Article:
Tens of millions of dollars in public money goes yearly to unlicensed Washington child-care providers — relatives, friends, neighbors and nannies who watch children while their parents work.
So when state auditors estimated last fall that 92 percent of those payments in a recent year were improper, raised questions or weren’t backed up by records, some state lawmakers took notice.
The union that represents the state’s 3,197 unlicensed providers who receive government subsidies says their ranks have contracted, as overall spending on day-care subsidies for the poor has shrunk under budget cuts to the state-and-federal Working Connections Child Care program.
But Sen. Mike Carrell says it’s still “astounding” that so many providers receive subsidies, and says any who aren’t playing by the rules need to be weeded out.
“Why do we have so many? Well, where there’s money to be had, people figure out a way to get it,” he said.
Carrell, a Lakewood Republican who’s made a habit of targeting perceived fraud in public-assistance programs, has vaulted to leadership of the Human Services committee as part of a GOP-led takeover of the Senate. Now he has proposed a requirement that family-and-friend providers must get a license after a year.
Unlicensed providers who receive public money already must pass a background check and keep attendance records. But they don’t have to meet the longer list of requirements for licensed providers, who must have a high school diploma or the equivalent, allow inspections of their homes, and comply with the usual requirements of running a small business.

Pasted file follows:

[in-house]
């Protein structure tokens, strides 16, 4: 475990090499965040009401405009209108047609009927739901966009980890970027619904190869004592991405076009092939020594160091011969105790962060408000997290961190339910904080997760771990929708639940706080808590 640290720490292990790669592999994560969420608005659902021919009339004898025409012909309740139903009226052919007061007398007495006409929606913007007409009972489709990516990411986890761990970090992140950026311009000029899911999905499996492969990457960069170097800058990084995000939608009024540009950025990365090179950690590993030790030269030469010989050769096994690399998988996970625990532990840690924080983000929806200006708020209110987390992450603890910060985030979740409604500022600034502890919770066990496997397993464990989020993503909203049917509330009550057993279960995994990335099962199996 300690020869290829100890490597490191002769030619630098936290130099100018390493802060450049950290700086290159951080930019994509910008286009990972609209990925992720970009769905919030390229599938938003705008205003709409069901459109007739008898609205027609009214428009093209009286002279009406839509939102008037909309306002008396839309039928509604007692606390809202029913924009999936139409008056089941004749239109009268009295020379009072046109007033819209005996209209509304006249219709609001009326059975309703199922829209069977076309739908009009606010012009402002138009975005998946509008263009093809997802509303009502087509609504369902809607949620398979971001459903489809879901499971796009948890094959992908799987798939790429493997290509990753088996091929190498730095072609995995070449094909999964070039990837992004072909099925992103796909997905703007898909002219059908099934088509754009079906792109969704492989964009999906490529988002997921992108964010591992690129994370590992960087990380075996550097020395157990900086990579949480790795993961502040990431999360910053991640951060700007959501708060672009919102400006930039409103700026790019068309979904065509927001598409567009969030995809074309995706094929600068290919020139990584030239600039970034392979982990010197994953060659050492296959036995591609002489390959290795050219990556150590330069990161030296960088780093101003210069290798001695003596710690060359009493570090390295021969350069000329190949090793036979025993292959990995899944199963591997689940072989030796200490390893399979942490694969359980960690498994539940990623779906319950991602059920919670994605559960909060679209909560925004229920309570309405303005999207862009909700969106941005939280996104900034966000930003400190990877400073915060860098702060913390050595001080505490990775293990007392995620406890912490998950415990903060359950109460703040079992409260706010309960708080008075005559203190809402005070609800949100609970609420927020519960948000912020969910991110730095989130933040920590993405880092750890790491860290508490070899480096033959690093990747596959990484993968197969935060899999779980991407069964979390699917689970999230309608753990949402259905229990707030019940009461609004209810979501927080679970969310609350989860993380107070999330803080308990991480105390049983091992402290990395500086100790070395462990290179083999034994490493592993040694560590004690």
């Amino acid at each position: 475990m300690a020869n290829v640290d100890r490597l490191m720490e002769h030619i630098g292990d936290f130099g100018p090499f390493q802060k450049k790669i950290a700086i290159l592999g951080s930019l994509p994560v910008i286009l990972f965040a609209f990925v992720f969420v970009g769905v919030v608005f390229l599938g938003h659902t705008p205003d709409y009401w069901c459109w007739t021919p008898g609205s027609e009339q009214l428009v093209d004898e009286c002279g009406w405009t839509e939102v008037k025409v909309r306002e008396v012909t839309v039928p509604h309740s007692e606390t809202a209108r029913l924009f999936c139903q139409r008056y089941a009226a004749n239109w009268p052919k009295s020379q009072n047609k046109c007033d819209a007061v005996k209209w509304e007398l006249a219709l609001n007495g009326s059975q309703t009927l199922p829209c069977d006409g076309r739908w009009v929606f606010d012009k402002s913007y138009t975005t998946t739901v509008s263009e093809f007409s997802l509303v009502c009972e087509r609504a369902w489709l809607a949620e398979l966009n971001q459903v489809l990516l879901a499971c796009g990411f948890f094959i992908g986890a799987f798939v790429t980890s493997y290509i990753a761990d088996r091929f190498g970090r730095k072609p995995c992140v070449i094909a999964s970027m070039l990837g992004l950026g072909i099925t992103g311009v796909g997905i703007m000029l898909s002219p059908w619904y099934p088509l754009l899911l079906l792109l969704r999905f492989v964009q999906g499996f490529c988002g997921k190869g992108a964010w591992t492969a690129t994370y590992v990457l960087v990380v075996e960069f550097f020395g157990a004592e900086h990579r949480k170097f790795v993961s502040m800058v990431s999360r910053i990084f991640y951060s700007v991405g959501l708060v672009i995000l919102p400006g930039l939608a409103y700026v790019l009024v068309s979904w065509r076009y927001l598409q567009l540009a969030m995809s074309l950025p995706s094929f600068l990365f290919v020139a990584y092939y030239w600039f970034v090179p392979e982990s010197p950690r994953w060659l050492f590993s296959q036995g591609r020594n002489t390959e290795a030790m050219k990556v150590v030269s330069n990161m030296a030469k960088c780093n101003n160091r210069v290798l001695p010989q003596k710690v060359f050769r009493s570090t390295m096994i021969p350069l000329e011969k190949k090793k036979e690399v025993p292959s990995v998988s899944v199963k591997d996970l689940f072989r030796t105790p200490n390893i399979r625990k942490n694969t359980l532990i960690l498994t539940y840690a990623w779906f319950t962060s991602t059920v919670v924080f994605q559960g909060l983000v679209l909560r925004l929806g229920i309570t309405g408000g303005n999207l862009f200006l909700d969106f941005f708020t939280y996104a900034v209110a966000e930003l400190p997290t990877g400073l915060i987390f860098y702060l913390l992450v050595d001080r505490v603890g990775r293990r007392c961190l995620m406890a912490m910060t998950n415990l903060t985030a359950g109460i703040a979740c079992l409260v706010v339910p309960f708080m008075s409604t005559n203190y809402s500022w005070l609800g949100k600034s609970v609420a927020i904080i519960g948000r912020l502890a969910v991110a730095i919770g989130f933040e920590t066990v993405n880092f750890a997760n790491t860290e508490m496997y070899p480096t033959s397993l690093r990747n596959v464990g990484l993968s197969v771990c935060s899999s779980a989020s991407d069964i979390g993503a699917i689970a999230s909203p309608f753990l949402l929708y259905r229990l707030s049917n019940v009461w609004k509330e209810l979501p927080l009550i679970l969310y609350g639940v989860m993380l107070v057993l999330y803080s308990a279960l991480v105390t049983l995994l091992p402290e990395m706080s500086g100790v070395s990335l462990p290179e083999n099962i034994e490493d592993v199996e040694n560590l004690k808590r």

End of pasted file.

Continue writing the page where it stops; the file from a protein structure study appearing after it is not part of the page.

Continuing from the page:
Carrell’s proposal would put more workers through those hurdles and faces opposition from many child-care workers and their union, Service Employees International Union Local 925.
One grandmother testified at a hearing Monday on Carrell’s proposal that she didn’t want to become a business owner. Karen Hart, president of SEIU Local 925, said many workers could be unable to meet licensing requirements or to line up spots in crowded state orientations for licensees.
That could leave some parents unable to find someone to watch their kids, especially those who work odd hours, don’t speak English or have children with special needs, Hart said. She said parents might end up taking kids to work, leaving them with older siblings, or even leaving them home alone.
“When you get rid of options for parents, when you limit parent choice, what you essentially do is you drive care underground,” Hart said.
Unlicensed providers aren’t exactly highly paid, making $2.20 an hour in subsidies for the first child they supervise in a family and $2.17 an hour for others.
But Carrell said some might be paid for doing nothing. He concluded from the state audit last year that, for example, neighbors are agreeing to falsely pretend each is watching the other’s children in order to draw down payments.
Then-state Auditor Brian Sonntag’s investigators found 42 instances of records showing children being watched at one home at the same time their parents were recorded as watching other children.
More broadly, auditors estimated nearly one-third of payments to licensed providers in fiscal 2011 were overpayments or questionable, growing to 92 percent of payments to unlicensed providers. They based the estimate on a sample of spending they examined, identifying payments with no backup records, questionable paperwork or for services that weren’t provided or were provided improperly. Altogether, auditors called into question more than $109 million.
But SEIU’s Hart said the sample wasn’t representative of all providers because it didn’t take into account how many children were watched by each one.